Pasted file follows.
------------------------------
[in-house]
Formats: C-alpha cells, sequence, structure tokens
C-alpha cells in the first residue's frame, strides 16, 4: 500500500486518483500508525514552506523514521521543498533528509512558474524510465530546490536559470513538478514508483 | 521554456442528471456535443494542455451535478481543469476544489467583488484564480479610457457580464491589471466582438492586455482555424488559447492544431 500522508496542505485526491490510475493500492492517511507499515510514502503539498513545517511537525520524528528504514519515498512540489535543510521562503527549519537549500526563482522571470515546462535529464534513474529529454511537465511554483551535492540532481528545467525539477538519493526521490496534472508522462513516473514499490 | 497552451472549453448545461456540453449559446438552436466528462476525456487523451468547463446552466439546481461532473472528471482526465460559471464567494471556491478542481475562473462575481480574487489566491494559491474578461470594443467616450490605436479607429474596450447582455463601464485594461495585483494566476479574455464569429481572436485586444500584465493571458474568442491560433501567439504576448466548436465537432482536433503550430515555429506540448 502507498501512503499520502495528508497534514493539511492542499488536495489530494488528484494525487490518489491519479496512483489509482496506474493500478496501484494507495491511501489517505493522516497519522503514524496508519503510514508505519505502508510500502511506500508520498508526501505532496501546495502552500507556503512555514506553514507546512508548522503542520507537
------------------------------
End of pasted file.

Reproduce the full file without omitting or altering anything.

[in-house]
Formats: C-alpha cells, sequence, structure tokens
C-alpha cells in the first residue's frame, strides 16, 4: 500500500486518483500508525514552506523514521521543498533528509512558474524510465530546490536559470513538478514508483 | 521554456442528471456535443494542455451535478481543469476544489467583488484564480479610457457580464491589471466582438492586455482555424488559447492544431 500522508496542505485526491490510475493500492492517511507499515510514502503539498513545517511537525520524528528504514519515498512540489535543510521562503527549519537549500526563482522571470515546462535529464534513474529529454511537465511554483551535492540532481528545467525539477538519493526521490496534472508522462513516473514499490 | 497552451472549453448545461456540453449559446438552436466528462476525456487523451468547463446552466439546481461532473472528471482526465460559471464567494471556491478542481475562473462575481480574487489566491494559491474578461470594443467616450490605436479607429474596450447582455463601464485594461495585483494566476479574455464569429481572436485586444500584465493571458474568442491560433501567439504576448466548436465537432482536433503550430515555429506540448 502507498501512503499520502495528508497534514493539511492542499488536495489530494488528484494525487490518489491519479496512483489509482496506474493500478496501484494507495491511501489517505493522516497519522503514524496508519503510514508505519505502508510500502511506500508520498508526501505532496501546495502552500507556503512555514506553514507546512508548522503542520507537